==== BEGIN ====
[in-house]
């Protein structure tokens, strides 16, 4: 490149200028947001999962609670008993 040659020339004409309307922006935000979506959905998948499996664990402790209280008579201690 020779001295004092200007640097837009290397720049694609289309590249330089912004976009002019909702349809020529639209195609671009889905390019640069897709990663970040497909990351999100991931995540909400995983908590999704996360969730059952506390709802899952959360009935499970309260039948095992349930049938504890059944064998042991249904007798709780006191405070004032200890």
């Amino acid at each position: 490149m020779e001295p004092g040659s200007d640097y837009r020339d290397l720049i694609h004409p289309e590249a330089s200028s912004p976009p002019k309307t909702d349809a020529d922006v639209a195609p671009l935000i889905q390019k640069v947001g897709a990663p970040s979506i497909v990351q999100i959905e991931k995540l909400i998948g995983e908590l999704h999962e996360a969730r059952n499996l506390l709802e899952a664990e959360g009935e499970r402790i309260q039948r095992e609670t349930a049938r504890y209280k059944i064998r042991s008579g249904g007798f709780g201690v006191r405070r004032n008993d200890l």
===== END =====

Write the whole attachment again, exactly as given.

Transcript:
[in-house]
């Protein structure tokens, strides 16, 4: 490149200028947001999962609670008993 040659020339004409309307922006935000979506959905998948499996664990402790209280008579201690 020779001295004092200007640097837009290397720049694609289309590249330089912004976009002019909702349809020529639209195609671009889905390019640069897709990663970040497909990351999100991931995540909400995983908590999704996360969730059952506390709802899952959360009935499970309260039948095992349930049938504890059944064998042991249904007798709780006191405070004032200890």
């Amino acid at each position: 490149m020779e001295p004092g040659s200007d640097y837009r020339d290397l720049i694609h004409p289309e590249a330089s200028s912004p976009p002019k309307t909702d349809a020529d922006v639209a195609p671009l935000i889905q390019k640069v947001g897709a990663p970040s979506i497909v990351q999100i959905e991931k995540l909400i998948g995983e908590l999704h999962e996360a969730r059952n499996l506390l709802e899952a664990e959360g009935e499970r402790i309260q039948r095992e609670t349930a049938r504890y209280k059944i064998r042991s008579g249904g007798f709780g201690v006191r405070r004032n008993d200890l």